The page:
Astronomers found a comet that may have come from another solar system

Asteroid `Oumuamua
An artist’s rendition of the first interstellar asteroid: `Oumuamua.

An interstellar comet from outside of our solar system has been spotted casually passing through our neck of the universe. 

The European Space Agency (ESA) reports that the interstellar object was spotted by amateur Ukranian astronomer, Gennady Borisov, on August 30, near the Gemini constellation.

The Minor Planet Center has officially named it C/2019 Q4 (Borisov). While scientists still need to confirm it, this would be the second only the second interstellar object ever to be seen passing through our solar system, the first being ‘Oumuamua back in 2017. 

“Like the unfolding story of ‘Oumuamua – first thought to be an asteroid then finally a comet – this looks set to be another exciting scientific investigation of an unusual visitor, helping boost our knowledge of solar system formation,” said the ESA in its blog post about the comet published on Thursday, September 12.

Astrophysicists with the ESA’s Near-Earth Object Coordination Centre used the Canada-France-Hawaii Telescore — which is located in Hawaii — to take position measurements and figure out roughly how far away the potential interstellar object is. Scientists do know the comet has an “unusual orbit” — since it’s not glued to a specific star or solar system.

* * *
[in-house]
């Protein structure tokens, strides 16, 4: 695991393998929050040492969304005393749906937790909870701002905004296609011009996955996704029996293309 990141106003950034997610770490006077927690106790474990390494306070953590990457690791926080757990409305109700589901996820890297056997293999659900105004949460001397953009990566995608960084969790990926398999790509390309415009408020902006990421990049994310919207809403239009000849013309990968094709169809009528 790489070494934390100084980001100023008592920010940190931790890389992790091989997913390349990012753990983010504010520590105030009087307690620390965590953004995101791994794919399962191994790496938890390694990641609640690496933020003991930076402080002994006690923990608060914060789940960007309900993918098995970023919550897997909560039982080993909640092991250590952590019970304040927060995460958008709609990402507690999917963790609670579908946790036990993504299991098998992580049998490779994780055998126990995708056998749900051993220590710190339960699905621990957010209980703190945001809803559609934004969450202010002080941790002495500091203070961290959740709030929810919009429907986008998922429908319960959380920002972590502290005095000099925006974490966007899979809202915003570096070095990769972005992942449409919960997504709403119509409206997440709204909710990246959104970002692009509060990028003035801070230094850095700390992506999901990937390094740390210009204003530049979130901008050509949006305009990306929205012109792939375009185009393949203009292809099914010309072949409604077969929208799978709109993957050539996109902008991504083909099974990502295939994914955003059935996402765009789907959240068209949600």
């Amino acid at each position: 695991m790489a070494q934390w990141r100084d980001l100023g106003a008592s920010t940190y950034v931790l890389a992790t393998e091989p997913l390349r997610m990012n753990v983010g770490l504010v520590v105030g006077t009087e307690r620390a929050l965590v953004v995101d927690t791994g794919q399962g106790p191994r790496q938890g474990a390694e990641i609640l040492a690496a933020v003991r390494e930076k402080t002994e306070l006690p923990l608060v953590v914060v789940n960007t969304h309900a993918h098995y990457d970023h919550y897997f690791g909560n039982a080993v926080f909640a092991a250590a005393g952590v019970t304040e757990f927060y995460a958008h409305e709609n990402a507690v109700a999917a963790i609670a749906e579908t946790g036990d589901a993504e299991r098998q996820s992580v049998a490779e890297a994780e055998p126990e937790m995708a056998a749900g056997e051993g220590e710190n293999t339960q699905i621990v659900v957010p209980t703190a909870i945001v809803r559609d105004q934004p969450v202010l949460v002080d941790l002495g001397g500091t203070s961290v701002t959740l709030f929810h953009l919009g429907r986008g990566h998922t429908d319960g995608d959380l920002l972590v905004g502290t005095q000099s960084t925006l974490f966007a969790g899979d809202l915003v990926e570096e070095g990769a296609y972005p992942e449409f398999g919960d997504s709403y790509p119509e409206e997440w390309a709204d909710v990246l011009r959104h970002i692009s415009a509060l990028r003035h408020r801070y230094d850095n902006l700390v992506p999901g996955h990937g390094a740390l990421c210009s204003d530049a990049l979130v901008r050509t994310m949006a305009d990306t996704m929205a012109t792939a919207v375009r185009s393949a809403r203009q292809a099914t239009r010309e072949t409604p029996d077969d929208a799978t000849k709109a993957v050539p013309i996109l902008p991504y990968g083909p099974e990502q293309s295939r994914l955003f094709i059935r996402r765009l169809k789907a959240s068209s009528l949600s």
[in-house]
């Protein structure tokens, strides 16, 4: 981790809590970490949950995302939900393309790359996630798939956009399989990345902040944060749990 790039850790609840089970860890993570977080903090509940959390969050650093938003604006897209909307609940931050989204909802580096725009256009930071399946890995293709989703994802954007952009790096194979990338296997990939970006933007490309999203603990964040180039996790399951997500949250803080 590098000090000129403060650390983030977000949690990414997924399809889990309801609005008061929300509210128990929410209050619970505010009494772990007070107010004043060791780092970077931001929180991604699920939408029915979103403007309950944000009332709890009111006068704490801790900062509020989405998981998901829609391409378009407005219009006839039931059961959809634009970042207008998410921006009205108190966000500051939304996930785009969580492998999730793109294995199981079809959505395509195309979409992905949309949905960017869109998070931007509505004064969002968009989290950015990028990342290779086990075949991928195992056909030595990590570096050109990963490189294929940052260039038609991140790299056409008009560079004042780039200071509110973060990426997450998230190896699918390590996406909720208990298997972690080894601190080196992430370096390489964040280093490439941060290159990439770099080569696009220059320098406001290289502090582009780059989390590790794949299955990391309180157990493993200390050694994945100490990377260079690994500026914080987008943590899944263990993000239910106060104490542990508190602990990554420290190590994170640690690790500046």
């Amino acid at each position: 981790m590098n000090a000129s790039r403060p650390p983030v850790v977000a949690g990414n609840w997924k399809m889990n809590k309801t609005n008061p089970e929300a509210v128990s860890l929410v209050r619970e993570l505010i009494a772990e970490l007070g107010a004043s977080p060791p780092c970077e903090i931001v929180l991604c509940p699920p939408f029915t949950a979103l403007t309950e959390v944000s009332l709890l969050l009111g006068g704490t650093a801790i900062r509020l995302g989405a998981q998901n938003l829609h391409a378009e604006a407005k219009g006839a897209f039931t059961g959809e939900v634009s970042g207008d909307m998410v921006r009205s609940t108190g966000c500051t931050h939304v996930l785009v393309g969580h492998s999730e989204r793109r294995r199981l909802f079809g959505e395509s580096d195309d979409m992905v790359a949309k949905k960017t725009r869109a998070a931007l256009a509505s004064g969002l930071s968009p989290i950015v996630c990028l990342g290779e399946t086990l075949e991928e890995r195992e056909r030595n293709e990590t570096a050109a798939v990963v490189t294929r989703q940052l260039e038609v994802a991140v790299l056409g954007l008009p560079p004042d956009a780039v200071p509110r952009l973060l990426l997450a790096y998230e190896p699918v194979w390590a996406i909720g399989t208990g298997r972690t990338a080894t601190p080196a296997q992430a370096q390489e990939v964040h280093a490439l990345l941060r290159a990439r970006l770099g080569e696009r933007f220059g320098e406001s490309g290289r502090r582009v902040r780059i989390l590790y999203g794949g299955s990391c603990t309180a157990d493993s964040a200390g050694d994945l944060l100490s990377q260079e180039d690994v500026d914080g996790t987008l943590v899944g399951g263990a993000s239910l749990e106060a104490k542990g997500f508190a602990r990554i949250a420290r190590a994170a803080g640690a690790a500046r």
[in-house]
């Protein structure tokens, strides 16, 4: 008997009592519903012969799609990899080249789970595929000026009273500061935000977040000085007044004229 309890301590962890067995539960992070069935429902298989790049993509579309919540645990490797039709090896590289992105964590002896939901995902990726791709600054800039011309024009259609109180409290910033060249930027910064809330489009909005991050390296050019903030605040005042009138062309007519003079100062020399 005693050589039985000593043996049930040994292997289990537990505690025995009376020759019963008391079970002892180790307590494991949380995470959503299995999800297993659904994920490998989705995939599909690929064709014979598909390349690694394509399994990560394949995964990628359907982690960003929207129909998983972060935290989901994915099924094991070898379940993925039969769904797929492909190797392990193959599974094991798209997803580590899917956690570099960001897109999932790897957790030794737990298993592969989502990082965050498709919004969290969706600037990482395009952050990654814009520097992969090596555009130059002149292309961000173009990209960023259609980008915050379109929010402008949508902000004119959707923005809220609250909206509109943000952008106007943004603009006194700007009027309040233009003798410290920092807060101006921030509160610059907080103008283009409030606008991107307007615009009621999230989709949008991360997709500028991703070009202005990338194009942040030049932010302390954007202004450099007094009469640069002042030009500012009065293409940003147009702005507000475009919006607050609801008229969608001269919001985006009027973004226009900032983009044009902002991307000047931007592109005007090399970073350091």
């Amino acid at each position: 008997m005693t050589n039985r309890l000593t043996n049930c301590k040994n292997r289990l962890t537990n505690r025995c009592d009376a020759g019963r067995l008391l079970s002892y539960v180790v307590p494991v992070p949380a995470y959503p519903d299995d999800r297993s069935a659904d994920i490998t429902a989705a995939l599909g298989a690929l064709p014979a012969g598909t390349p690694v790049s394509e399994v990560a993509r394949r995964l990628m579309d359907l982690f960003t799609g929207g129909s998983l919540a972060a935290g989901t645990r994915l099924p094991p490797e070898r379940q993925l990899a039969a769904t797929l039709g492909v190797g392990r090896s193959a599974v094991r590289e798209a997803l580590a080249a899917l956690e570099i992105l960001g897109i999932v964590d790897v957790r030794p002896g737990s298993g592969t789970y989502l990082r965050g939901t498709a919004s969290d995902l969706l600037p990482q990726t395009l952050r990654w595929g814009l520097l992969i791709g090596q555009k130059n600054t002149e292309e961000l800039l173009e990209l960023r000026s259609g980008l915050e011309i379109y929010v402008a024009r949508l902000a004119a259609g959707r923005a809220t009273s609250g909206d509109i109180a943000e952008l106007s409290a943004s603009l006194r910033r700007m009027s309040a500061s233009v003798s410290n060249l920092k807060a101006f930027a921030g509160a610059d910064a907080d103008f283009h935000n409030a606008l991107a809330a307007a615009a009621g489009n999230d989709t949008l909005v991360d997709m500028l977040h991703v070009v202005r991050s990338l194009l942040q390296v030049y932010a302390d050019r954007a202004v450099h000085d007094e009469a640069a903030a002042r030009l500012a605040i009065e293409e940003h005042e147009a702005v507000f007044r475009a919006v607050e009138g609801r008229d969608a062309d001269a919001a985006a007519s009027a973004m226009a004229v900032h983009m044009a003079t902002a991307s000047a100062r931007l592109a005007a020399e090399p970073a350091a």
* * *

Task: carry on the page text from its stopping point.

Here’s a video of the comet in motion.

The Minor Planet Center’s report says that the comet should be observable for at least a year. It’ll come about 300 million km (about 186 million miles) closer to the Sun in December, which is a good thing for scientists, since they’ll have a longer window of opportunity to study the comet. Borisov is also bigger and brighter than ‘Oumuamua.

’Oumuamua was already leaving our solar system when it was discovered — which means that Borisov could be a more promising a discovery, since it’s headed our way.

“We are now working on getting more observations of this unusual object,” said Marco Micheli of ESA’s Near-Earth Object Coordination Centre, in the blog post. “We need to wait a few days to really pin down its origin with observations that will either prove the current thesis that it is interstellar, or perhaps drastically change our understanding.”

According to astronomers, interstellar asteroids pass through our inner solar system about every year, though we don’t often catch them in action. New and advanced technologies are finally allowing us to discover these objects as they pass through our solar system. 

Digital Trends reached out to the ESA for more details on the comet’s discovery, but we haven’t yet received a response. 

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